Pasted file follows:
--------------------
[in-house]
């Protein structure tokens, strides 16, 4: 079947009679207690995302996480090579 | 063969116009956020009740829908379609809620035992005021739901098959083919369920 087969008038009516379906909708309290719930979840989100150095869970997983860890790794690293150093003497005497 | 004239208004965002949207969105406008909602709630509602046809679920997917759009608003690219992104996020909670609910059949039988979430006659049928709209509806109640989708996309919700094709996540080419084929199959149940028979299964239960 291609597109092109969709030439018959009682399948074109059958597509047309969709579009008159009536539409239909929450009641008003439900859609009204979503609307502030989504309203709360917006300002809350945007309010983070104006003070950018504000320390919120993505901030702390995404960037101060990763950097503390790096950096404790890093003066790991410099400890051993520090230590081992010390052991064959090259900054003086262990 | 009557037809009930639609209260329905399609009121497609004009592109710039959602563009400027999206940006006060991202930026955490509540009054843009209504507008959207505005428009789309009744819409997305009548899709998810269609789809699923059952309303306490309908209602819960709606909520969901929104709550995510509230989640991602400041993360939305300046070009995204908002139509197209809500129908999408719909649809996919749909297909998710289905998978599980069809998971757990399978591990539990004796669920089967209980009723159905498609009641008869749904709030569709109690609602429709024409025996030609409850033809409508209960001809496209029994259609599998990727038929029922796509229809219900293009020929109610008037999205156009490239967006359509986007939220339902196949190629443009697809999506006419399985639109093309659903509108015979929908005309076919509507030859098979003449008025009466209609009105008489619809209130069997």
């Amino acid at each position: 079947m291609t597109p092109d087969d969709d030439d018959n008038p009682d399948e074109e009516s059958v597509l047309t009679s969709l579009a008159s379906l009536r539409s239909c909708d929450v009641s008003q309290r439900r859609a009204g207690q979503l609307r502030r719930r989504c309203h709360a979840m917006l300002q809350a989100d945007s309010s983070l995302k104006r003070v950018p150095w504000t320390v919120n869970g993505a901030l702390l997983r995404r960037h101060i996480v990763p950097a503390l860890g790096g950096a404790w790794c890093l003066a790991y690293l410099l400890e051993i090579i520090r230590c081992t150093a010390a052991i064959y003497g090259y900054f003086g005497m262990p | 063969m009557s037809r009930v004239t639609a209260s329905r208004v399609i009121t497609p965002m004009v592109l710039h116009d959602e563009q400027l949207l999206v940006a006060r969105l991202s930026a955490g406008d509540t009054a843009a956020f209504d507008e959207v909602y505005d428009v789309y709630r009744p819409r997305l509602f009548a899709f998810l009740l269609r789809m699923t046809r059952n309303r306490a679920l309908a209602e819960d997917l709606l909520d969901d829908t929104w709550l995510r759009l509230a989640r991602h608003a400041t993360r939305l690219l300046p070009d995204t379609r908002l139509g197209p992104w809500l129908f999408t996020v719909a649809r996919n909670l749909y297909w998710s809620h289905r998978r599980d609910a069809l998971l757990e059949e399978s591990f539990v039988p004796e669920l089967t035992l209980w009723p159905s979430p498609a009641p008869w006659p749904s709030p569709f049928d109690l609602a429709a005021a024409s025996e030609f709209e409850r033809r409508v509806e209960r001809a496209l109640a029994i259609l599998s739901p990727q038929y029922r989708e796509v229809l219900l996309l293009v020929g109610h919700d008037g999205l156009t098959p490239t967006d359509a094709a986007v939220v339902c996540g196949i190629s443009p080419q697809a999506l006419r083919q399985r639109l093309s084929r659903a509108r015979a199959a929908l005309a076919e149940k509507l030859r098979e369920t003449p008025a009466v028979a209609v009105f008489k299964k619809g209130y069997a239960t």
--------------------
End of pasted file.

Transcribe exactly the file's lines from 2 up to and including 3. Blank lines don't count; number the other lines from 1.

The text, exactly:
């Protein structure tokens, strides 16, 4: 079947009679207690995302996480090579 | 063969116009956020009740829908379609809620035992005021739901098959083919369920 087969008038009516379906909708309290719930979840989100150095869970997983860890790794690293150093003497005497 | 004239208004965002949207969105406008909602709630509602046809679920997917759009608003690219992104996020909670609910059949039988979430006659049928709209509806109640989708996309919700094709996540080419084929199959149940028979299964239960 291609597109092109969709030439018959009682399948074109059958597509047309969709579009008159009536539409239909929450009641008003439900859609009204979503609307502030989504309203709360917006300002809350945007309010983070104006003070950018504000320390919120993505901030702390995404960037101060990763950097503390790096950096404790890093003066790991410099400890051993520090230590081992010390052991064959090259900054003086262990 | 009557037809009930639609209260329905399609009121497609004009592109710039959602563009400027999206940006006060991202930026955490509540009054843009209504507008959207505005428009789309009744819409997305009548899709998810269609789809699923059952309303306490309908209602819960709606909520969901929104709550995510509230989640991602400041993360939305300046070009995204908002139509197209809500129908999408719909649809996919749909297909998710289905998978599980069809998971757990399978591990539990004796669920089967209980009723159905498609009641008869749904709030569709109690609602429709024409025996030609409850033809409508209960001809496209029994259609599998990727038929029922796509229809219900293009020929109610008037999205156009490239967006359509986007939220339902196949190629443009697809999506006419399985639109093309659903509108015979929908005309076919509507030859098979003449008025009466209609009105008489619809209130069997």
């Amino acid at each position: 079947m291609t597109p092109d087969d969709d030439d018959n008038p009682d399948e074109e009516s059958v597509l047309t009679s969709l579009a008159s379906l009536r539409s239909c909708d929450v009641s008003q309290r439900r859609a009204g207690q979503l609307r502030r719930r989504c309203h709360a979840m917006l300002q809350a989100d945007s309010s983070l995302k104006r003070v950018p150095w504000t320390v919120n869970g993505a901030l702390l997983r995404r960037h101060i996480v990763p950097a503390l860890g790096g950096a404790w790794c890093l003066a790991y690293l410099l400890e051993i090579i520090r230590c081992t150093a010390a052991i064959y003497g090259y900054f003086g005497m262990p | 063969m009557s037809r009930v004239t639609a209260s329905r208004v399609i009121t497609p965002m004009v592109l710039h116009d959602e563009q400027l949207l999206v940006a006060r969105l991202s930026a955490g406008d509540t009054a843009a956020f209504d507008e959207v909602y505005d428009v789309y709630r009744p819409r997305l509602f009548a899709f998810l009740l269609r789809m699923t046809r059952n309303r306490a679920l309908a209602e819960d997917l709606l909520d969901d829908t929104w709550l995510r759009l509230a989640r991602h608003a400041t993360r939305l690219l300046p070009d995204t379609r908002l139509g197209p992104w809500l129908f999408t996020v719909a649809r996919n909670l749909y297909w998710s809620h289905r998978r599980d609910a069809l998971l757990e059949e399978s591990f539990v039988p004796e669920l089967t035992l209980w009723p159905s979430p498609a009641p008869w006659p749904s709030p569709f049928d109690l609602a429709a005021a024409s025996e030609f709209e409850r033809r409508v509806e209960r001809a496209l109640a029994i259609l599998s739901p990727q038929y029922r989708e796509v229809l219900l996309l293009v020929g109610h919700d008037g999205l156009t098959p490239t967006d359509a094709a986007v939220v339902c996540g196949i190629s443009p080419q697809a999506l006419r083919q399985r639109l093309s084929r659903a509108r015979a199959a929908l005309a076919e149940k509507l030859r098979e369920t003449p008025a009466v028979a209609v009105f008489k299964k619809g209130y069997a239960t």